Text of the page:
While David Carr’s The Shallows and Clive Thompson’s Smarter Than You Think are two different sides of a multifaceted discourse, I found myself more often agreeing with Thompson’s arguments. Whereas Carr inserts some anecdote or empirical research, but then often fails to expound upon its connection to his purpose, Thompson immediately responds to my questions. It was like a conversation where he anticipated my questions. Well, almost all of them. I am going to separate this post by two categories: what was comforting and what confounding.
Comforting: Technology is making us more collaborative, therefore smarter. Thompson quotes one of his interviewees (I cannot remember which at the moment) when he states that what we can do together is exponentially greater than what we can do alone. I think this connects directly to Vygotsky’s scaffolding. It isn’t necessarily what the child can do alone that matters, but what he can do with others. The purpose of scaffolding is to offer developmentally appropriate help, and then gradually release the scaffolds so the student can perform the task on their own, but then we release students into the world where they will need to work together again, and rely on each other. Thinking that technology can help students do these at the same time is comforting.
Confounding: One area that fell short for me was Thompson’s explanation on “ambient awareness.” I had not heard this term before, and maybe I need to go back and reread this section. His comparison to people who post pictures of what they eat throughout the day versus train operators in a control room thinking out loud in order to manage an entire system seem to be very different, and not at all the same in concept. In this chapter, Thompson is talking about the trains in London and how they think aloud in order to coordinate staff in control rooms. This is called “ambient broadcasting” “By thinking out loud, the controller “renders visible to his colleagues the course of reasoning involved in making particular changes” (p. 213). But this thinking out loud has a purpose. Then he applies this “talking-aloud-to-the-room strategy” to surgical teams, newsrooms, airport luggage-control rooms, and financial-industry teams. All of these occupations where ambient broadcasting is taking place have purpose, a significant purpose, for the broadcasting. I definitely want my surgeon to be broadcasting what he is doing so the other members of his team are acting in cohesion with his direction. I am not convinced that posting pictures of what I eat throughout the day is the same thing. I think the idea is interesting where we can tell someone’s mood through Facebook and the like, but comparing the two leaves out the important factor of significance. After reading this section, I kept asking, (just like Thompson himself asks) “Who cares?”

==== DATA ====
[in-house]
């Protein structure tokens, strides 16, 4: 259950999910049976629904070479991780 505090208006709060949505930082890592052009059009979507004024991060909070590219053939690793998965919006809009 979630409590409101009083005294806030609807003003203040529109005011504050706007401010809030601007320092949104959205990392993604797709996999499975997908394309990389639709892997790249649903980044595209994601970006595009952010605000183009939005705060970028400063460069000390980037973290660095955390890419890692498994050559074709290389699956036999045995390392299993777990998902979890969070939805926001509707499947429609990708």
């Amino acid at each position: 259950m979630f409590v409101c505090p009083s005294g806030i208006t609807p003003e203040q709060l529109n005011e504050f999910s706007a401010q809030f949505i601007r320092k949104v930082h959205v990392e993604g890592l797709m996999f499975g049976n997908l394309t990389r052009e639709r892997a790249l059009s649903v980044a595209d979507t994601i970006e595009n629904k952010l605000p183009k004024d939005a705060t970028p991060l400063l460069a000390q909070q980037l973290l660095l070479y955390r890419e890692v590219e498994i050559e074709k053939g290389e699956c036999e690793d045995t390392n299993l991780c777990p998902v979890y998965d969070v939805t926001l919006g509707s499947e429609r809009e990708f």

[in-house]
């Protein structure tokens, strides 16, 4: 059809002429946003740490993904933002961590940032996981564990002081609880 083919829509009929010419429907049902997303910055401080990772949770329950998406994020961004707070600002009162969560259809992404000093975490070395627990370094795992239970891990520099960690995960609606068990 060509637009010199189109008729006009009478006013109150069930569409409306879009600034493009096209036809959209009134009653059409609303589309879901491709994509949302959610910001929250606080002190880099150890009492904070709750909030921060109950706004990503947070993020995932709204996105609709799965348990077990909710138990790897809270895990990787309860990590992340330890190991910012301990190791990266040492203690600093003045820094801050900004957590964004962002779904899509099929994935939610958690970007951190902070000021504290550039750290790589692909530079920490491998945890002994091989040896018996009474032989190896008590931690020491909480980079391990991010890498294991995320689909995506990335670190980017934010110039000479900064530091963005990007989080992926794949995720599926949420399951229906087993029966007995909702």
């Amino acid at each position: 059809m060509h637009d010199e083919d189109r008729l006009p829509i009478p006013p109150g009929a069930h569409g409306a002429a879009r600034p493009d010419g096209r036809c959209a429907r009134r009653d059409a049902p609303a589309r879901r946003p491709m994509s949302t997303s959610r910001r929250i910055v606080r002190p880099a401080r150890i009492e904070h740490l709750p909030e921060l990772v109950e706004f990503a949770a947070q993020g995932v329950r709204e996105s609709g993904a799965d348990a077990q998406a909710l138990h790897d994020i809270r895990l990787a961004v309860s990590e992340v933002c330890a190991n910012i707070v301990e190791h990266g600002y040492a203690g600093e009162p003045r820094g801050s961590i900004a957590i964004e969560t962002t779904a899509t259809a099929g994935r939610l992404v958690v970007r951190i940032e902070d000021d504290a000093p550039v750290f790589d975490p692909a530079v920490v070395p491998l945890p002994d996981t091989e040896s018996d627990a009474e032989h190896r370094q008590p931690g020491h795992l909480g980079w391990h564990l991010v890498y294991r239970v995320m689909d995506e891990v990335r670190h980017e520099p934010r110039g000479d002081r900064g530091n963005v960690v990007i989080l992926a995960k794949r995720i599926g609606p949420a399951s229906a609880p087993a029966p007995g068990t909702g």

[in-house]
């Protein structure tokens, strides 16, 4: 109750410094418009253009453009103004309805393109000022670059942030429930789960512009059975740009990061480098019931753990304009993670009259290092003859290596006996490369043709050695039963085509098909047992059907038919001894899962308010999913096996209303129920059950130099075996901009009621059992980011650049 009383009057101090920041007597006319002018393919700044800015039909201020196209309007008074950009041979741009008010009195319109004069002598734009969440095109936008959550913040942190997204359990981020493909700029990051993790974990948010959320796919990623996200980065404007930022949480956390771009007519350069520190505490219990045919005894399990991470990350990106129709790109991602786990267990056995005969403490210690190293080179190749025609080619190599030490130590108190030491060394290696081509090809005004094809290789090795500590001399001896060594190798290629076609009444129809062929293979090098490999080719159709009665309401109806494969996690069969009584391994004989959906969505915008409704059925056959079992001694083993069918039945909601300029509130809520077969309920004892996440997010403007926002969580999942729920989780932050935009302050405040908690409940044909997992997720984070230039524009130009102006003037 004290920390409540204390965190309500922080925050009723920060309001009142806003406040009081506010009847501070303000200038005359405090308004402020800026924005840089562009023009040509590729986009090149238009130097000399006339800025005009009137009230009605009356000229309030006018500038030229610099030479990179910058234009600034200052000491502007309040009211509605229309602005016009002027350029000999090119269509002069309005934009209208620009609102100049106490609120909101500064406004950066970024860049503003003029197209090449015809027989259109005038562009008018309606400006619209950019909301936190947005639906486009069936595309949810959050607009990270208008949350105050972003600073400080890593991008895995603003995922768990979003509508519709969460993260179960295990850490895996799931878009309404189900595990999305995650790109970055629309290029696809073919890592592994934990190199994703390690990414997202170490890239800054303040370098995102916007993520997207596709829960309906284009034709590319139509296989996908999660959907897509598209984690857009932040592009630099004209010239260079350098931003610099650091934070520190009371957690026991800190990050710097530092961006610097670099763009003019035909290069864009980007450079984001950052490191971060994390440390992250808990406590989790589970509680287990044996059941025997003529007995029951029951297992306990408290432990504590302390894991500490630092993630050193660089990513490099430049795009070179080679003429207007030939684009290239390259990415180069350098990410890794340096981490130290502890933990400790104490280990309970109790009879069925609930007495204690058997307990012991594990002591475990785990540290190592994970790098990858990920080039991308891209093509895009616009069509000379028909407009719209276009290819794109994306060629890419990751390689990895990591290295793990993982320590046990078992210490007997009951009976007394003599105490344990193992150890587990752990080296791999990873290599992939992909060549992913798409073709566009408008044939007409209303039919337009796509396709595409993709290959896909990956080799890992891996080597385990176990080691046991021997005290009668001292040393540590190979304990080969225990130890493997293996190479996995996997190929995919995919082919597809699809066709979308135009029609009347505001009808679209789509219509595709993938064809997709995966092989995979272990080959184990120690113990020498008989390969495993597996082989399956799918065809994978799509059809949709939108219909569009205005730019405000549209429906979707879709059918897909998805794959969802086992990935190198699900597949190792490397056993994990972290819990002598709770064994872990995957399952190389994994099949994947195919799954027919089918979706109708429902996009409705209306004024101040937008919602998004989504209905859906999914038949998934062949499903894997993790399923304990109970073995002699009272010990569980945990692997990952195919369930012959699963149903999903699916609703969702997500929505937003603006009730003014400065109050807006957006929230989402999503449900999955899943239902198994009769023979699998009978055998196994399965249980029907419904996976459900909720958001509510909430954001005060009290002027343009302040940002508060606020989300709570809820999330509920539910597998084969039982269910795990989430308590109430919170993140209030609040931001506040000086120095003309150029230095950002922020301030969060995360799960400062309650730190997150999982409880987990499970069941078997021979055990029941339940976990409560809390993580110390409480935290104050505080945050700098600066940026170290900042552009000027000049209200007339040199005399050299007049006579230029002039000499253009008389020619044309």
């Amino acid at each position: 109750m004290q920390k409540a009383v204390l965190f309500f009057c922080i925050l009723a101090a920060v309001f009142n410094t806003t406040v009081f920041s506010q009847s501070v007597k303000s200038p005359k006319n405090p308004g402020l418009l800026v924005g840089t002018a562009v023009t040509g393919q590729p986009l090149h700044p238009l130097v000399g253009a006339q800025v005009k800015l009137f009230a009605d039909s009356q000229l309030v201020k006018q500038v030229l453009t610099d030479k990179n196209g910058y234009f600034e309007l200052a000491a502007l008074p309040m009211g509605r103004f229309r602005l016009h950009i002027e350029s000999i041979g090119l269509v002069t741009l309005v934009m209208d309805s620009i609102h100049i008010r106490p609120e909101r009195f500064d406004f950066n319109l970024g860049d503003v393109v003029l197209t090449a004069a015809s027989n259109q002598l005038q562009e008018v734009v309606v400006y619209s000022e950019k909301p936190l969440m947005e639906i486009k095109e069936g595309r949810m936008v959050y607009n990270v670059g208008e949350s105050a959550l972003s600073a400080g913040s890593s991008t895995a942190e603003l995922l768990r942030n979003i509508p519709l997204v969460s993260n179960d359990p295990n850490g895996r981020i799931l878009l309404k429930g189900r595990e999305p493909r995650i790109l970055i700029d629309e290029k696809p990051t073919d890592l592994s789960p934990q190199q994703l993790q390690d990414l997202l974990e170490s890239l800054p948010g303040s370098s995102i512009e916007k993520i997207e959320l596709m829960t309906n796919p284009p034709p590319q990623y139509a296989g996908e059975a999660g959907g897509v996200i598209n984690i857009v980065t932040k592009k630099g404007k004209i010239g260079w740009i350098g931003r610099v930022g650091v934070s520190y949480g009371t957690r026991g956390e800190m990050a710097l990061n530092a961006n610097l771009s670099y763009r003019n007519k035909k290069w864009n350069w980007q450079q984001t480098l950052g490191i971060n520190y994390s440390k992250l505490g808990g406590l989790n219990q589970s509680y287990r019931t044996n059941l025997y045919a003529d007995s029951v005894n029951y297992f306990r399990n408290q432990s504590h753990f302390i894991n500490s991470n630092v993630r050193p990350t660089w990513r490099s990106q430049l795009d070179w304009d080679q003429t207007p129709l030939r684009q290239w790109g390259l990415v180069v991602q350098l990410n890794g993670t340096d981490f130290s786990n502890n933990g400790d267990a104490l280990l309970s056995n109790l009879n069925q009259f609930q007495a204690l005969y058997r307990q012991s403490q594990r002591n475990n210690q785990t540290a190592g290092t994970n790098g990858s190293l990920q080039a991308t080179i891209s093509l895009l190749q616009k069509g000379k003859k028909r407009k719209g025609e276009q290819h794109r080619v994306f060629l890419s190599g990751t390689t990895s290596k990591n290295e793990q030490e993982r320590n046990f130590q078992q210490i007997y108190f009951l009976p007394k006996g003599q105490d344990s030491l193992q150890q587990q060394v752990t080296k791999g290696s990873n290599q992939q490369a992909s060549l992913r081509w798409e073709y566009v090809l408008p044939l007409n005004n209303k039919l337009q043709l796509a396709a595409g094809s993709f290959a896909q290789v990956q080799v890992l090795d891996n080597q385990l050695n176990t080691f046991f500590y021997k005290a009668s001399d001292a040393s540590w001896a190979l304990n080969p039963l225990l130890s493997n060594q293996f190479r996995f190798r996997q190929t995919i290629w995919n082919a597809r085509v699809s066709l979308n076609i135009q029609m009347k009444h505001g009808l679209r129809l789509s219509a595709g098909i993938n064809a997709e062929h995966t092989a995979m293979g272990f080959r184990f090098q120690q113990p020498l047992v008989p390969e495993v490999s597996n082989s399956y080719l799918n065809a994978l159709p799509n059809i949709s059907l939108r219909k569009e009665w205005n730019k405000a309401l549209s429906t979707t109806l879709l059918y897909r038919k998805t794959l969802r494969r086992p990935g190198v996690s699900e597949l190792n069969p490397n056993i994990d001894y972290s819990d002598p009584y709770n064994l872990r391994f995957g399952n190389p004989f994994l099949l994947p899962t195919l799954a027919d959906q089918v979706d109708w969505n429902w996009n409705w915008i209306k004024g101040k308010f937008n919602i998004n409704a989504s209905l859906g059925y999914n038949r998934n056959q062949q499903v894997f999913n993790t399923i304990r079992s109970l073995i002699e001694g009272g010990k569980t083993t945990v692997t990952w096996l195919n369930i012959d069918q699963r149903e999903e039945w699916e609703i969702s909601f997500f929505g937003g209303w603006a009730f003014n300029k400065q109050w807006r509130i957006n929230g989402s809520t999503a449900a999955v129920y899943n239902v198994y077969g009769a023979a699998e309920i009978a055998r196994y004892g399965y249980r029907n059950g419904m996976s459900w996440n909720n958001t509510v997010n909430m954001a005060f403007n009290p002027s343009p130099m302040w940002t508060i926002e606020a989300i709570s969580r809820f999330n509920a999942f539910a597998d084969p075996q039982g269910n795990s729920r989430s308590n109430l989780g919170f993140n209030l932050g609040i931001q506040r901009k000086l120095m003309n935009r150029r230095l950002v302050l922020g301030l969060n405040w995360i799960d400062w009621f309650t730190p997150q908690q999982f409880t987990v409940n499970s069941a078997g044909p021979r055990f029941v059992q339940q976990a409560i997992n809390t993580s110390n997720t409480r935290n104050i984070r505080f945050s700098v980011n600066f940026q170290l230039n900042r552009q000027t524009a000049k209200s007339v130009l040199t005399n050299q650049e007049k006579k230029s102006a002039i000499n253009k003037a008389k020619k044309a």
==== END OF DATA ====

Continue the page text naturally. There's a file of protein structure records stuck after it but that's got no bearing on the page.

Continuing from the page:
Full disclosure: I have blocked people from my Facebook feed, and even unfriended one, who post pictures of their meals. It does not help me better understand a friend who can cook all day pork loin chili, while I am sitting here eating a chicken pot pie because I am too busy to cook. This does not interest me. (But I am willing to be convinced otherwise.) I wonder what I would do if I were in a control room in London and did not necessarily care what the other controllers were doing? Would I quit that job? (Unfriend them in the workplace?) Put headphones in so I didn’t have to hear them? I guess a good thing about Facebook is I can control how ambient aware I am. When I challenge the purpose and think on the triviality of food posts, Thompson responds. He responds by saying that technology has not necessarily caused us to be more trivial, it’s been there all along. He states, “I doubt the ambient broadcasting universe is making people more trivial. What it’s doing is revealing how trivial we’ve been all along, because it’s making conversation visible” (p. 222). But is this in a sense making us proud of triviality by broadcasting it? (I am leaning on that triviality is a relative term- it depends to whom I am speaking). I am hoping that my readers can offer some alternative perspectives here.
My longer discussion question: In what ways do you have or use “ambient awareness” in your professional life?